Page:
The Rule 6c-10 amendments eliminated the FIFO requirement.20 A fund thus may use a last-in-first-out (the LIFO method) of calculation, which could cause investors to incur the highest applicable sales charge on each transaction. For example, an investor who bought shares subject to a CDSL in 1988 for $10,000, invested another $10,000 subject to the CDSL in 1997, and then redeemed shares for $10,000 later in 1997 would pay the maximum deferred load charged by the fund under a LIFO method, but no load under a FIFO method (assuming that the CDSL declines to $0 within nine years, which is typical).21 The FIFO method of CDSL calculation currently used by most investment companies better reflects the purpose of the CDSL, to encourage long-term investing and ensure that the mutual fund's distribution costs are recouped through the asset-based sales charges. At the same time, the FIFO method ensures that investors incur only the lowest applicable CDSL.
The proposed amendment to the Investment Company Rule, however, would expressly provide that if a redemption order other than FIFO would result in a redeeming shareholder paying a lower CDSL, the other method may be used.22 For example, an investor who invested $10,000 in a fund in January 1996 and $10,000 in November 1996 and redeemed $10,000 in December 1996 may benefit if the fund used a LIFO calculation. A LIFO calculation could result in a lower CDSL if the investor redeems additional shares in 1997, based on the longer holding period for the shares purchased in January 1996.
e. Prospectus Disclosure
NASD Regulation proposes to amend the Investment Company Rule to eliminate the prospectus disclosure requirement regarding the long-term effect of Rule 12b-1 plans.
The Investment Company Rule prohibits a member from offering or selling shares of a fund with an assetbased sales charge unless its prospectus discloses that long-term shareholders may pay more than the economic equivalent of the maximum front-end sales charges permitted by the rule.23
The SEC recently proposed for public comment significant revisions to the prospectus disclosure requirements for mutual funds.24
Included in the proposal was an amendment that would require prospectuses of funds with assetbased sales charges to disclose that:
- the fund has a Rule 12b-1 plan that allows the fund to pay fees for the sale and distribution of its shares; and
- since these fees are paid out of the fund's assets on an ongoing basis, over time these fees will increase the cost of an investment and may cost the investor more than paying other types of sales loads.
In the release proposing the prospectus disclosure revisions, the SEC stated that if the amendment is adopted, it would discuss with the NASD the NASD's disclosure requirements so that similar disclosure is not required to be repeated in the prospectus.25 In light of the SEC's proposal concerning disclosure of the effect of assetbased sales charges, NASD Regulation proposes to eliminate the similar disclosure requirement in the Investment Company Rule.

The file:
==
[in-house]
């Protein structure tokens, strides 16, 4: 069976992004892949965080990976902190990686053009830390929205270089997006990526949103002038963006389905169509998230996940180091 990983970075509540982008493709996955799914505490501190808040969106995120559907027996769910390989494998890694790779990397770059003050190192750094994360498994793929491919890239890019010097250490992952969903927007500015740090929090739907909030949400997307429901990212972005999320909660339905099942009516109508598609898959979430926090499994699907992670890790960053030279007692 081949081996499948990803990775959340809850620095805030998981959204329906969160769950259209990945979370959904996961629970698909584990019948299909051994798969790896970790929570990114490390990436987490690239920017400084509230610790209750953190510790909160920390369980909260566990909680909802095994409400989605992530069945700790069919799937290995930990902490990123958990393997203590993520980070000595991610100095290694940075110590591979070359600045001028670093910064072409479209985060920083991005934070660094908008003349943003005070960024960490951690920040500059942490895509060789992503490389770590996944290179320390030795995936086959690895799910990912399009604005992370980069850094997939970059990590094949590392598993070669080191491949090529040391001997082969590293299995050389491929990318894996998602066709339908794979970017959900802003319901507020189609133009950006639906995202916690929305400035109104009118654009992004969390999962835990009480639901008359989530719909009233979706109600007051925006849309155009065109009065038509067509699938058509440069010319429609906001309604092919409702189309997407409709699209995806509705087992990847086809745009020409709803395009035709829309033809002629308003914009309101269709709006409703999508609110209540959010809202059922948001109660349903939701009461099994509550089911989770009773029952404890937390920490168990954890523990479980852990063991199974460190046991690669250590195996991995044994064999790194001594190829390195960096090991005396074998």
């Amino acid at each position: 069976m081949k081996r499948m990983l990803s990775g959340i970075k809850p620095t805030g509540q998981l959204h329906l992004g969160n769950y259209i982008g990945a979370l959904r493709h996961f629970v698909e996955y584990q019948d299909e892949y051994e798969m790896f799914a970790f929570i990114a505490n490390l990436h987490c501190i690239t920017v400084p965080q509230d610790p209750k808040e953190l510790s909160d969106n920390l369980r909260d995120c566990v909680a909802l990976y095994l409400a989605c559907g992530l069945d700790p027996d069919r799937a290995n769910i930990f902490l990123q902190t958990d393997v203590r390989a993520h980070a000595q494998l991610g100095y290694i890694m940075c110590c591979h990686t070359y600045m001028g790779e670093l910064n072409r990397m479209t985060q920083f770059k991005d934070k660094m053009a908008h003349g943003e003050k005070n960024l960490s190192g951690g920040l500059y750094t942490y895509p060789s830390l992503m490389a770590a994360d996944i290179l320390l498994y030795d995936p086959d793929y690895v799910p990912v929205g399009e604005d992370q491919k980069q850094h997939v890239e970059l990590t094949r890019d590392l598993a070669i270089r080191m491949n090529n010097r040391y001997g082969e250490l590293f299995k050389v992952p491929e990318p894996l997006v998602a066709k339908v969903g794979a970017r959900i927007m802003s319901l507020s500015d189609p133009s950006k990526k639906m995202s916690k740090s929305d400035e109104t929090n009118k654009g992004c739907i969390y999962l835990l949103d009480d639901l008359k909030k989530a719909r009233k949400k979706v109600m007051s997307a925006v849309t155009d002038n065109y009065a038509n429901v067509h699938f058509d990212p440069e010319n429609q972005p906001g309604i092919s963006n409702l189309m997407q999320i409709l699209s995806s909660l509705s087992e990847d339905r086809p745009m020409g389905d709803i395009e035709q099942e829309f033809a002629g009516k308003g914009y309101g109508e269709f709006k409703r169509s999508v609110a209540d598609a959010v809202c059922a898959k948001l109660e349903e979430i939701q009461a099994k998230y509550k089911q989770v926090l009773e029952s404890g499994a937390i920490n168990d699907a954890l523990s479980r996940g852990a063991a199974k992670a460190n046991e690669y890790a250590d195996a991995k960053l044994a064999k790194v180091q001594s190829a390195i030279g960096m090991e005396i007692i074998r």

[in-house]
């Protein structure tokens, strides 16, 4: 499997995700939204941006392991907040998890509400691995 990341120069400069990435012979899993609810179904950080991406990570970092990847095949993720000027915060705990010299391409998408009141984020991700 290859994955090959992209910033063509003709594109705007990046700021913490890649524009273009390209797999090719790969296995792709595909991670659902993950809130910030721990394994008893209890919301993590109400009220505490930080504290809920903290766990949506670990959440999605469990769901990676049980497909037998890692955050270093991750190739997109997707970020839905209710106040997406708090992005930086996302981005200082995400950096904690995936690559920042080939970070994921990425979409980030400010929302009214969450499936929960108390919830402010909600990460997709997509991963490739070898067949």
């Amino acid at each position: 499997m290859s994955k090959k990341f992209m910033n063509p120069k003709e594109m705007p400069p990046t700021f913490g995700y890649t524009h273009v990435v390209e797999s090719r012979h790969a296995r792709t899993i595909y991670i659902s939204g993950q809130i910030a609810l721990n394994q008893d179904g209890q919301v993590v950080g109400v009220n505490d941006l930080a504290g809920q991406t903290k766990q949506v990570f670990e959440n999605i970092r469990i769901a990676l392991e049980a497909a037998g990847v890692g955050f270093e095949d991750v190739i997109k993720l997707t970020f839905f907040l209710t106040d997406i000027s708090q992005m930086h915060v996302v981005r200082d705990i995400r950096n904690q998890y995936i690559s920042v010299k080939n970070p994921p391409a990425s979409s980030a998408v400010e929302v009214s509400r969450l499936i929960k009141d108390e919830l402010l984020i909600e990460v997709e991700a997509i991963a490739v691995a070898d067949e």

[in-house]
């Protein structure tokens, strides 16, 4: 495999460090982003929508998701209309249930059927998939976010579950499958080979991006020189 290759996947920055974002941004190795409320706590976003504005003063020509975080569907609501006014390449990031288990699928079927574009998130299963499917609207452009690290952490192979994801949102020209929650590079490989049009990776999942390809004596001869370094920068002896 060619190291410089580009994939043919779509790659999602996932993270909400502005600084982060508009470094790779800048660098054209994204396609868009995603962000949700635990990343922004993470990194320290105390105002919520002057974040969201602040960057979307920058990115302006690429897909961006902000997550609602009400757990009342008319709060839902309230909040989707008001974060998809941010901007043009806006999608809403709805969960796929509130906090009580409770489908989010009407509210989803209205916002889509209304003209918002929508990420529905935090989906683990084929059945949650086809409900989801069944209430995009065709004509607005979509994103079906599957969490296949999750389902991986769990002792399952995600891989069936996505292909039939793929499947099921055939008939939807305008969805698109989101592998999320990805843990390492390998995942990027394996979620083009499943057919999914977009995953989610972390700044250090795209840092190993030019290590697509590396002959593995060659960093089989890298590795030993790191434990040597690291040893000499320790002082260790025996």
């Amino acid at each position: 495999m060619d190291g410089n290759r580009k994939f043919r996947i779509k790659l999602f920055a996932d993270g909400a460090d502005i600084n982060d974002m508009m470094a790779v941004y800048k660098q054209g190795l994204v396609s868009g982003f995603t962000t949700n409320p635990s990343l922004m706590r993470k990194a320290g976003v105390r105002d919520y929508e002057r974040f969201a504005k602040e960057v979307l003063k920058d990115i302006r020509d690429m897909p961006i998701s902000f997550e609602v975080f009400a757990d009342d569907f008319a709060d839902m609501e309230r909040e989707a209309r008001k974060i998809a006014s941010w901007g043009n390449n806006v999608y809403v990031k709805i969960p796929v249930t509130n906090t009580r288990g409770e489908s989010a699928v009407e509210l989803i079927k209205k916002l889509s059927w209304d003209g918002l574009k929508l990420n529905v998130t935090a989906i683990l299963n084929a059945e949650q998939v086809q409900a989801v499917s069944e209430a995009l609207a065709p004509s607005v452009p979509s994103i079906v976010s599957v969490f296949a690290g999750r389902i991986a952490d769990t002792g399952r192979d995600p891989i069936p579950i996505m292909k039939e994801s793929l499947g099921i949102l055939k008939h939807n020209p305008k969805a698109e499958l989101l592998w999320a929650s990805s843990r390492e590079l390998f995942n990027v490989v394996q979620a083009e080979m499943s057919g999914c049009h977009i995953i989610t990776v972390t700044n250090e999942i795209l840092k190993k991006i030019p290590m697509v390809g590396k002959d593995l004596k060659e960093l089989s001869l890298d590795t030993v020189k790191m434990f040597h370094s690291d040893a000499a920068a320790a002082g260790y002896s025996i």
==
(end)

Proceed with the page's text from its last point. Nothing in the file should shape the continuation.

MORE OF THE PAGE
2. Variable Contracts Rule
NASD Regulation proposes to amend the Variable Contracts Rule to eliminate the maximum sales charge limitations.
Prior to the 1996 Amendments, insurance companies selling variable insurance contracts had been treated under the 1940 Act as periodic payment plan sponsors and were limited in the types of fees that could be deducted under the contracts. Variable insurance contracts had been treated as periodic plan certificates and were limited in the amount, manner and timing of sales loads that could be charged.26 The 1996 Amendments fundamentally changed the way sales charges for variable insurance contracts are regulated by the SEC by eliminating specific limits on fees and imposing a reasonableness standard on aggregate fees. The Variable Contracts Rule, however, continues to impose specific limits on the payment of sales charges for the sale of variable annuity contracts. The Variable Contracts Rule does not impose sales charge limits in connection with the sale of variable life contracts. The NASD determined that specific limits on variable life products would not be meaningful since sales charges and commissions generally are paid from sources other than deductions from premium or purchase payments.
b. Sales Charge Limits
The Variable Contracts Rule prohibits members from participating in the offer or sale of variable annuity contracts if the charges stated in the prospectus exceed 8.5 percent of total payments to be made under a contract, determined over a maximum period of 12 years. For variable annuity contracts providing for a single payment, the Variable Contracts Rule provides sales charge limits on a decreasing scale from 8.5 percent for a purchase payment at or below $25,000 to 6.5 percent for payments over $50,000. The Variable Contracts Rule, however, does not define "sales charge."